While the Internet abounds with open house ideas for sellers and realtors, prospective buyers are comparatively overlooked. That’s because they allegedly have it the easiest. It’s a buyers’ market, after all, and, as far as open houses go, all they have to do is show up and snoop around. Yet, even if this may be true, buyers still need to know what they can, can’t, should, and shouldn’t do during an open house visit.
Before the open house tour
1. Yes, it’s ok to attend even if you’re not buying
If you decide to visit only on the basis of having seen an open house flyer in your area or an online open house ad, you might wonder if it’s really ok to do so. This may be the case especially if you’re not sure if you actually want to buy the house, if you’re only curious, and/or intrigued because your own broker hasn’t included this property in the list for you to look at. Open house visits are not just for buyers. They’re also a great marketing tool, designed for spreading the word on the house sale among friends, acquaintances, and neighbors.
2. Are you sure you’d like to live there?
If you actually are on the market, but assaulted by the barrage of listings, it’s a great idea to cull them down by area and narrow your search to strictly ideal places and neighborhoods. As a tip for buyers who have recently moved to a new neighborhood, city, or town—don’t even start going to open houses before you’re very familiar with the area.
3. Stay reasonable about what you can afford
Going to as many open houses as your Sunday afternoons allow you will help you get a good idea of the price range you’re in, based on your budget. On the one hand, you should probably avoid homes that you know are out of your reach; however, you may often be surprised to find what amenities are actually available within your price range.
During the open house visit
1. Explore on your own as much as you can
Come on in, you don’t have to knock (unless there’s a sign on the door specifically asking you to do so). You may be approached by the real estate agent or not, depending on whether or not he/she is busy, as well as on their approach—some like to allow visitors to take self-guided tours. In fact, these are usually preferable, lest you fall ‘victim’ to overly pushy sales people. You should always inform the Realtor at the open house if you have already started working with an agent of your choosing.
2. Don’t snoop!
Open houses are not a free pass to rummage through the fridges, medicine cabinets, and toiletry shelves of any one family. Typically, it’s good etiquette to ask if you can open any closed doors, and to only enter an area after the previous group of visitors has left or which is open for you to enter.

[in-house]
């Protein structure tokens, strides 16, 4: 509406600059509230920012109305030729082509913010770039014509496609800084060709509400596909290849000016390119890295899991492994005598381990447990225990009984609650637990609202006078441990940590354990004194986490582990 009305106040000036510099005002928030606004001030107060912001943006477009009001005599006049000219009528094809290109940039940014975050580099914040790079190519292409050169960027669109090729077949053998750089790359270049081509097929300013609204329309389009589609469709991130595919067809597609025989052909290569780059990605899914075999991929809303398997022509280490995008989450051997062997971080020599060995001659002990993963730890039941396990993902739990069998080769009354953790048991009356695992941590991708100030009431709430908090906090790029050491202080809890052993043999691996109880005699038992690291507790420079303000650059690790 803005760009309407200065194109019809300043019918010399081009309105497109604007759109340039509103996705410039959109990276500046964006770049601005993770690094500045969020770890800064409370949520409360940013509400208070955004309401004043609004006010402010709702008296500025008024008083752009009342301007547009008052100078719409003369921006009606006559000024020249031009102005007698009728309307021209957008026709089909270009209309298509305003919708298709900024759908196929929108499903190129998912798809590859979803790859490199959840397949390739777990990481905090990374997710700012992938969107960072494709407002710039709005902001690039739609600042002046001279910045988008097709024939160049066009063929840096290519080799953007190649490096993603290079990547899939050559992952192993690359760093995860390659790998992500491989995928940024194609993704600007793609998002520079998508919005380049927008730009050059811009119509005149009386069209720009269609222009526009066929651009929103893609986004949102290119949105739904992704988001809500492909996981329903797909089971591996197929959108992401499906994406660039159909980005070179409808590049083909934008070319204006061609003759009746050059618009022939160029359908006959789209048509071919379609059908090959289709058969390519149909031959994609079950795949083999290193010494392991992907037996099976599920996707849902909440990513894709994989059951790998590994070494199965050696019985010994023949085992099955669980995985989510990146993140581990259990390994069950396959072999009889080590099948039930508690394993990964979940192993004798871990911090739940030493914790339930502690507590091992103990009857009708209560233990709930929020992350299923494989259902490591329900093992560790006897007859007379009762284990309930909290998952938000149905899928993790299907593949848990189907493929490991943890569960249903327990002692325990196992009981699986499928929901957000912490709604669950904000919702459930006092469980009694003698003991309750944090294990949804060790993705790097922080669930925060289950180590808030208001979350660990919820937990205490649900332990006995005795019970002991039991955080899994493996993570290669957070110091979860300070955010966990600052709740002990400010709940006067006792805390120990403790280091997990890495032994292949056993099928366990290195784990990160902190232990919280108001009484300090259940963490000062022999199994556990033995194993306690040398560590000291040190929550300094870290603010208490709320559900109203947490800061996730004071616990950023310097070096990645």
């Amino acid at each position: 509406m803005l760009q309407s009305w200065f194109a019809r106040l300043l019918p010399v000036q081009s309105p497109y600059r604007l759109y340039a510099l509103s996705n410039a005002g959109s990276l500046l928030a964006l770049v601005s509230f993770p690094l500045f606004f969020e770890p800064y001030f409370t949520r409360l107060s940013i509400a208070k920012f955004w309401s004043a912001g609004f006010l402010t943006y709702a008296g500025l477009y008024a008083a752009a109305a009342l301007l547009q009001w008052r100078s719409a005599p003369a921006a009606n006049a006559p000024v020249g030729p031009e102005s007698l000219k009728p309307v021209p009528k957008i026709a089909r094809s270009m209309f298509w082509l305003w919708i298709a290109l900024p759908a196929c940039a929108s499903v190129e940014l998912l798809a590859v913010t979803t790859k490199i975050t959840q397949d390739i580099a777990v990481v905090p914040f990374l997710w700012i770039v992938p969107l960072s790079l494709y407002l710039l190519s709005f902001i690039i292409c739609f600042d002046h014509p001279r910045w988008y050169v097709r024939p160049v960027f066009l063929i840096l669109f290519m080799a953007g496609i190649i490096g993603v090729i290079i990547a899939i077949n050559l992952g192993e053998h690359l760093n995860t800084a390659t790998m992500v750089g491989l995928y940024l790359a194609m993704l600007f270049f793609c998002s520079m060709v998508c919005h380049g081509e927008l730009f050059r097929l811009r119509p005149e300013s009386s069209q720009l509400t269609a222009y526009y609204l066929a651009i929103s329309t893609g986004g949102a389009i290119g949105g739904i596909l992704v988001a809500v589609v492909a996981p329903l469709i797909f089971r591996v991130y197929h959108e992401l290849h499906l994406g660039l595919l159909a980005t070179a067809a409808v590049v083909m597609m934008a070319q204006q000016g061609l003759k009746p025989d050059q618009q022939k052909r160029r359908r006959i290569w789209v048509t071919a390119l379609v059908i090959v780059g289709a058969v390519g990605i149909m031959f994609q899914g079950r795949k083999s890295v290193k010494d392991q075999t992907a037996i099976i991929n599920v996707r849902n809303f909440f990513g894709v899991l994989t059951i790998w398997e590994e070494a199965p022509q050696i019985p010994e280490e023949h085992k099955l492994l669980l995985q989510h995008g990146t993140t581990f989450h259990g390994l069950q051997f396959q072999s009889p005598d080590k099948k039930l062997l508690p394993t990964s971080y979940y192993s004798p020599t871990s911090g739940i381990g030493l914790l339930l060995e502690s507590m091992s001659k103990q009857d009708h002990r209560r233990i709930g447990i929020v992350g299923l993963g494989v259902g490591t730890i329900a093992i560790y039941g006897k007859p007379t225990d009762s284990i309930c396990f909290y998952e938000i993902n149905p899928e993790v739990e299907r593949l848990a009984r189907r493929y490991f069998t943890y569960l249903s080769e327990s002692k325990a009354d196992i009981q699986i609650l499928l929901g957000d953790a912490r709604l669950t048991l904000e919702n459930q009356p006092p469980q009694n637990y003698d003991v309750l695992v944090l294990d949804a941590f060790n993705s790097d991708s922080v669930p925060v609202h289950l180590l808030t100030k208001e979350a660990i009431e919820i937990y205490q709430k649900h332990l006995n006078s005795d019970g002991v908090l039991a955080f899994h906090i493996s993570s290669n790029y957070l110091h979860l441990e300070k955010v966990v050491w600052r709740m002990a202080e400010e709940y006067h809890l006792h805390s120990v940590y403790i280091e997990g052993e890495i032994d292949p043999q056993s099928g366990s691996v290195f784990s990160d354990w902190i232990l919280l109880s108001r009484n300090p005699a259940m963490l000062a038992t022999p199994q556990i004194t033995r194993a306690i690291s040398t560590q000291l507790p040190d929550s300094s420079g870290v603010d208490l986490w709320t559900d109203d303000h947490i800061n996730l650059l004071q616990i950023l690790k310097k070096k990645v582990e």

3. Do ask questions!
While it’s not ok to assault the agent with interrogation-style battery of questions, it is normal to wonder and probe. Try to glean the seller’s motivation level in selling the house quickly. Ask the agent about the neighborhood: are the schools any good? What about safety statistics? You can also ask about any other fees and assessments on the property, as well as converse with other visitors. While they may be competing with you to get the house first, and/or at a better price, they can also be a great source of insight into the market. Finally, make sure not to disclose too much about yourself, neither to the seller, their agent, or other buyers. You want to walk away in a strong bargaining position.
4. Maintain the regular level of decency
Finally, observe all the usual rules of politeness: don’t sit, touch, or photograph before checking to see if that’s ok. Don’t be rude to the realtor, even if you didn’t “click”. Make sure you get all the facts you need, like amenities, square footage, and so on.
After attending an open house
1. Leave them your name
It’s not mandatory, but it is customary and polite to write your name in the open house sign in sheet by the entrance. Don’t worry about being solicited by realtors, when you have no need for such contact. If you don’t want to receive further offers or information, make sure to specify this in a note, or simply don’t leave your phone number. However, for the seller’s safety and peace of mind, it’s nice to let them know who was in their home.
2. Speak your mind
Now is the time to express opinions and criticism. During the open house visit per se, it’s best if you follow Eleanor Roosevelt’s timeless advice: “If you can’t say anything nice, it’s better not to say anything at all”. This may be a buyer’s market, but there’s no point to be rude with a seller that’s likely stressed out already. However, you can be honest to the real estate broker, once the seller is not around anymore. Letting them know that the scented candles were too much, or that you noticed cracks in the wall siding can help the broker address the issue with the seller and be better prepared for other open house showings of the same property.
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